Two Weeks of Reduced Activity Decreases Leg Lean Mass and Induces “Anabolic Resistance” of Myofibrillar Protein Synthesis in Healthy Elderly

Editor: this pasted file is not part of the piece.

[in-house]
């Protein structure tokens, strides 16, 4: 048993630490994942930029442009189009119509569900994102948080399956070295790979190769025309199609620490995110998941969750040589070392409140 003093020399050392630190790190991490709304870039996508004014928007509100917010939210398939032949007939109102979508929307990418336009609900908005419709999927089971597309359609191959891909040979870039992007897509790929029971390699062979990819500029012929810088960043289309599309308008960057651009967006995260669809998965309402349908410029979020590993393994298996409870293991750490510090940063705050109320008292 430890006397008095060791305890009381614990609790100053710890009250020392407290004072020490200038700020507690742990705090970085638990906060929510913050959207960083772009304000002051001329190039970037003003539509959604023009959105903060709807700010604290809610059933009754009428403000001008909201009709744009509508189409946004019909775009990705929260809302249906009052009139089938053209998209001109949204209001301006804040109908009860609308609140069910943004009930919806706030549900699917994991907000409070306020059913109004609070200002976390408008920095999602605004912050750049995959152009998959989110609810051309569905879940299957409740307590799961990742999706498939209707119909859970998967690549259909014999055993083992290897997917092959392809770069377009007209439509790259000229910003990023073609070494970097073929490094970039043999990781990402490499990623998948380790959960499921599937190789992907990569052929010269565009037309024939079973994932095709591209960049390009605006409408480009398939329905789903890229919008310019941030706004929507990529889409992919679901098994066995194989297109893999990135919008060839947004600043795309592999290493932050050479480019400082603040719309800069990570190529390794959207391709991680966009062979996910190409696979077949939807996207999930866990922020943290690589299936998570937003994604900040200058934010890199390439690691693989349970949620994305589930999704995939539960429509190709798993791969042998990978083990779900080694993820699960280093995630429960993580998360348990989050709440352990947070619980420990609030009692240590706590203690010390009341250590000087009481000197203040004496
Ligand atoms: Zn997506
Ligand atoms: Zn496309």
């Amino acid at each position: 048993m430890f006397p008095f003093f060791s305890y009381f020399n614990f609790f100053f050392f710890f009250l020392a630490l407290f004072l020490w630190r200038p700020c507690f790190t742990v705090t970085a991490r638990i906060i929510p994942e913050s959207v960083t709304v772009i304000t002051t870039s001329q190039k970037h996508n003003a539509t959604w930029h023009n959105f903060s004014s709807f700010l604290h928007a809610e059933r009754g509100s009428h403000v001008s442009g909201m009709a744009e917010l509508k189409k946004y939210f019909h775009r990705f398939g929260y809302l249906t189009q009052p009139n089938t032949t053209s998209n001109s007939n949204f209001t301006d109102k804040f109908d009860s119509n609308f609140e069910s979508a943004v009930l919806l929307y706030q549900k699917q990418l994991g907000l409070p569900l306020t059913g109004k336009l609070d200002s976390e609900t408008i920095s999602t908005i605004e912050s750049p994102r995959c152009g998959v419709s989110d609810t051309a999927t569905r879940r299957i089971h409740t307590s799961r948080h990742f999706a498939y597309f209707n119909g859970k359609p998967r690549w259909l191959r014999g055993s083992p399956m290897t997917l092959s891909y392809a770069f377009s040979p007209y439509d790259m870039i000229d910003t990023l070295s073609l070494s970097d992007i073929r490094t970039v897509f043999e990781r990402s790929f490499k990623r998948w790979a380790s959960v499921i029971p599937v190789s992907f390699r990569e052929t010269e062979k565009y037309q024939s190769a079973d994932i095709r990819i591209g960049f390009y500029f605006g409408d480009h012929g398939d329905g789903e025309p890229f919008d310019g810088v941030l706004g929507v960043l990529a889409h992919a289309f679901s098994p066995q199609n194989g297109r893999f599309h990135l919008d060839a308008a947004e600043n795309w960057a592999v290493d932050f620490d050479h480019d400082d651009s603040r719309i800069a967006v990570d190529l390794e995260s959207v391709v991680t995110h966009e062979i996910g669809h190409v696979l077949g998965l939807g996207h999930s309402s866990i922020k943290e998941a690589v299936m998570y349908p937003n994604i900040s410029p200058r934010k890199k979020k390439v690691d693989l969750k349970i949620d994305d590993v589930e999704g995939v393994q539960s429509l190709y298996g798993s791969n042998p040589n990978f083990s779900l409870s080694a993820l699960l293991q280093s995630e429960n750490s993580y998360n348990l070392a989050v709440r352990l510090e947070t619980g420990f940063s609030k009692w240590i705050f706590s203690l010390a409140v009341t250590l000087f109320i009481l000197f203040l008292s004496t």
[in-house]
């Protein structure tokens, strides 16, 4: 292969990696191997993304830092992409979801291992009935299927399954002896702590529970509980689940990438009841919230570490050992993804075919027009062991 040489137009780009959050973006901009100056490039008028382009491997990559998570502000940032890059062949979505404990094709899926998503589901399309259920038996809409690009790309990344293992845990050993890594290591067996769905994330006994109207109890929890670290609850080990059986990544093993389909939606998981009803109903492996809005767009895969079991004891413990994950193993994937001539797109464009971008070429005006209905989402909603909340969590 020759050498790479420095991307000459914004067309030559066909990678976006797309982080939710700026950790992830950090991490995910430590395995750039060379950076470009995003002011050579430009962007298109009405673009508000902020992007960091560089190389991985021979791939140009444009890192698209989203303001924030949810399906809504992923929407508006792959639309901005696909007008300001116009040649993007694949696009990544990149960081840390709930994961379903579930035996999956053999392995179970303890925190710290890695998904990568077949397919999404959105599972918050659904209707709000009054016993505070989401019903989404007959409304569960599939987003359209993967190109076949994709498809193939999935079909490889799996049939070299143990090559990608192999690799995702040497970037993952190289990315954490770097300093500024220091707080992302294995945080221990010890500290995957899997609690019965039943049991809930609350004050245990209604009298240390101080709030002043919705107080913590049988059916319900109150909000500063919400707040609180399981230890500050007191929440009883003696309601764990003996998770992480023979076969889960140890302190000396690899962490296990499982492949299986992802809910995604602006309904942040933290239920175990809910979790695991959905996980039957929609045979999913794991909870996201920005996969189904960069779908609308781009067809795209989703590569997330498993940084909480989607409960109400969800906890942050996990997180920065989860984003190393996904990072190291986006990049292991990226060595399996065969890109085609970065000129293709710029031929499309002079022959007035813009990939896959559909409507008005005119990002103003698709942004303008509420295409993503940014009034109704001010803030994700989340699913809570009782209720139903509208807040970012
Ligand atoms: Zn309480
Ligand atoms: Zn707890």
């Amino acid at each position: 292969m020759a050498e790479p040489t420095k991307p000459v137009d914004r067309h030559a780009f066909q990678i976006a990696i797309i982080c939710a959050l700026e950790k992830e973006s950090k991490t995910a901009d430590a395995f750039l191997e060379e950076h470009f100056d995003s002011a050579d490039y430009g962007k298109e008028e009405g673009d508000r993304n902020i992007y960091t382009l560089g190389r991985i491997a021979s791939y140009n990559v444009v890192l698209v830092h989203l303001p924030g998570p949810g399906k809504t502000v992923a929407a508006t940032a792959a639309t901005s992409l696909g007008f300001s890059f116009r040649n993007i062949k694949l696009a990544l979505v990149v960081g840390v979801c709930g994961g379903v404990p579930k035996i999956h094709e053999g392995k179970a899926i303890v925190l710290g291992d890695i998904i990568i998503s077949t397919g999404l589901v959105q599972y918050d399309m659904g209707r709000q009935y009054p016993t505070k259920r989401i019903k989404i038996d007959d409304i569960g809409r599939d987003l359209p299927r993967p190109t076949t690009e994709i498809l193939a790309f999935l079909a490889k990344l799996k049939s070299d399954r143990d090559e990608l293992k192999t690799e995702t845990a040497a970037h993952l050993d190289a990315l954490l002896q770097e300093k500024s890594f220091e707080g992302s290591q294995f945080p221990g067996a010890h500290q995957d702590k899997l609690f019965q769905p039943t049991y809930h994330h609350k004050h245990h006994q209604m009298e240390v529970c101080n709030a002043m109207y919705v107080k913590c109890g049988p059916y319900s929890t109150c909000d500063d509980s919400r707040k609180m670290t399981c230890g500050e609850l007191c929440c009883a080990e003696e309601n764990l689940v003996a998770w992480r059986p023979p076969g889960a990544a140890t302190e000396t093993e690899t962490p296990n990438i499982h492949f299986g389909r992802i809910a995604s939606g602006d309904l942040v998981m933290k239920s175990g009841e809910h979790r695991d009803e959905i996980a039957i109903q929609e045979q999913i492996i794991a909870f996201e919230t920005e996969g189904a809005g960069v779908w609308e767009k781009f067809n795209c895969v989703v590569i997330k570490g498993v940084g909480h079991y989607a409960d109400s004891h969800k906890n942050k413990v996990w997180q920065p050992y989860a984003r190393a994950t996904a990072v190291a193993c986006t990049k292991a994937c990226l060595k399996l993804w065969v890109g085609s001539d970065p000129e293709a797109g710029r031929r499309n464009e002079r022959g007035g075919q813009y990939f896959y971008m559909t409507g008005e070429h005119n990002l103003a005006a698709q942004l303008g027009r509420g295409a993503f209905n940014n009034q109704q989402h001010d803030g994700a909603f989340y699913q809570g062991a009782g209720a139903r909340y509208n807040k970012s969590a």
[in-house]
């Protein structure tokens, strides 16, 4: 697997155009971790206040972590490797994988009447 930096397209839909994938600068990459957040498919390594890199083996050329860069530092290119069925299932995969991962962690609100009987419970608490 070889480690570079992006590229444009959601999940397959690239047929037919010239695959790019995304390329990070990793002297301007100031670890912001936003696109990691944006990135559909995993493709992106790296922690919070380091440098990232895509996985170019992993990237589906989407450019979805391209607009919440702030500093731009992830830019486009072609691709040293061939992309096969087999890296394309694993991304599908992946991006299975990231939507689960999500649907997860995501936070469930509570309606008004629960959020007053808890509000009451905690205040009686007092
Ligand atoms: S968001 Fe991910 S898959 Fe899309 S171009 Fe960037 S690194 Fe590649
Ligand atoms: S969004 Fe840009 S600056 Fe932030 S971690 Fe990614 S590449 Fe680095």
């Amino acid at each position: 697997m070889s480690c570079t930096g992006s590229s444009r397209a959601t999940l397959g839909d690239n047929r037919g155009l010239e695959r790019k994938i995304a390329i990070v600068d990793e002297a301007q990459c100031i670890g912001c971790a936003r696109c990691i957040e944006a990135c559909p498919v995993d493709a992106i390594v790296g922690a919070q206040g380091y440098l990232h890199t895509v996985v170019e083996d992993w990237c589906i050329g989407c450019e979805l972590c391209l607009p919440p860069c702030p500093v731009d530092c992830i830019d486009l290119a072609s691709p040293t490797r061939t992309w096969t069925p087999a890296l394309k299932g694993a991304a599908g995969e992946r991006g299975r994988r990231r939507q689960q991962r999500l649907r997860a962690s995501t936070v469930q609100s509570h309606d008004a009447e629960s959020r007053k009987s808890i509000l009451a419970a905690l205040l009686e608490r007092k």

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BACKGROUND: Alterations in muscle protein metabolism underlie age-related muscle atrophy. During periods of muscle disuse, muscle protein synthesis is blunted, and muscle atrophy occurs in young and old. The impact of a short reduction in physical activity on muscle protein metabolism in older adults is unknown. PURPOSE: The aim of this study was to investigate the impact of 14 days of reduced daily steps on fasted and fed-state rates of myofibrillar protein synthesis (MPS) to provide insight into the mechanisms for changes in muscle mass and markers of metabolic health. METHODS: Before and after 14 days of reduced daily step-count, 10 healthy older adults (age, 72 ± 1 y) underwent measures of insulin sensitivity, muscle strength, physical function, and body composition. Using a primed constant infusion of L-[ring-(13)C6]phenylalanine with serial muscle biopsies, basal, postabsorptive, and postprandial rates of MPS were determined before and after the 14-day intervention. RESULTS: Daily step-count was reduced by approximately 76% to 1413 ± 110 steps per day. Leg fat-free mass was reduced by approximately 3.9% (P < .001). Postabsorptive insulin resistance was increased by approximately 12%, and postprandial insulin sensitivity was reduced by approximately 43% after step reduction (P < .005). Concentrations of TNF-α and C-reactive protein were increased by approximately 12 and 25%, respectively, after step reduction (P < .05). Postprandial rates of MPS were reduced by approximately 26% after the intervention (P = .028), with no difference in postabsorptive rates. CONCLUSION: The present study demonstrates that 14 days of reduced steps in older adults induces small but measurable reductions in muscle mass that appear to be underpinned by reductions in postprandial MPS and are accompanied by impairments in insulin sensitivity and systemic inflammatory markers and postprandial MPS.
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